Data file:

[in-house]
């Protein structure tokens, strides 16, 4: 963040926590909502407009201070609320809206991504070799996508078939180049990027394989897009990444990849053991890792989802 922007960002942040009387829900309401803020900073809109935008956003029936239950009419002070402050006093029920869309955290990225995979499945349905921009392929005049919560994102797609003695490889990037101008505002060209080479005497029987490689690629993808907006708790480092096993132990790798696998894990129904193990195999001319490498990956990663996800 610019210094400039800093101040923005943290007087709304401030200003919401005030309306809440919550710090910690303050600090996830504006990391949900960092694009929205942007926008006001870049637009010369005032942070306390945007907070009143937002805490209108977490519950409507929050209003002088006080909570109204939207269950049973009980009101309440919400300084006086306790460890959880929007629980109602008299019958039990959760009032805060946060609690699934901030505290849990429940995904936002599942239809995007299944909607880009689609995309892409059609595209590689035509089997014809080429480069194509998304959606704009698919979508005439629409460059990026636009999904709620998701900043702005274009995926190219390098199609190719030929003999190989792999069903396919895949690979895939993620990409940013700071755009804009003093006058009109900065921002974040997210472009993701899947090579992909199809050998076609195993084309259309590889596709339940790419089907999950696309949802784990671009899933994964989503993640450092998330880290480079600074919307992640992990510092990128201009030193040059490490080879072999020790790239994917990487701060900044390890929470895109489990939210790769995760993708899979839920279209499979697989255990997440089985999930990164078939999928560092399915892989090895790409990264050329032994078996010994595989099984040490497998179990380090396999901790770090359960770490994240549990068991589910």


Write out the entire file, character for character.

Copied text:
[in-house]
């Protein structure tokens, strides 16, 4: 963040926590909502407009201070609320809206991504070799996508078939180049990027394989897009990444990849053991890792989802 922007960002942040009387829900309401803020900073809109935008956003029936239950009419002070402050006093029920869309955290990225995979499945349905921009392929005049919560994102797609003695490889990037101008505002060209080479005497029987490689690629993808907006708790480092096993132990790798696998894990129904193990195999001319490498990956990663996800 610019210094400039800093101040923005943290007087709304401030200003919401005030309306809440919550710090910690303050600090996830504006990391949900960092694009929205942007926008006001870049637009010369005032942070306390945007907070009143937002805490209108977490519950409507929050209003002088006080909570109204939207269950049973009980009101309440919400300084006086306790460890959880929007629980109602008299019958039990959760009032805060946060609690699934901030505290849990429940995904936002599942239809995007299944909607880009689609995309892409059609595209590689035509089997014809080429480069194509998304959606704009698919979508005439629409460059990026636009999904709620998701900043702005274009995926190219390098199609190719030929003999190989792999069903396919895949690979895939993620990409940013700071755009804009003093006058009109900065921002974040997210472009993701899947090579992909199809050998076609195993084309259309590889596709339940790419089907999950696309949802784990671009899933994964989503993640450092998330880290480079600074919307992640992990510092990128201009030193040059490490080879072999020790790239994917990487701060900044390890929470895109489990939210790769995760993708899979839920279209499979697989255990997440089985999930990164078939999928560092399915892989090895790409990264050329032994078996010994595989099984040490497998179990380090396999901790770090359960770490994240549990068991589910």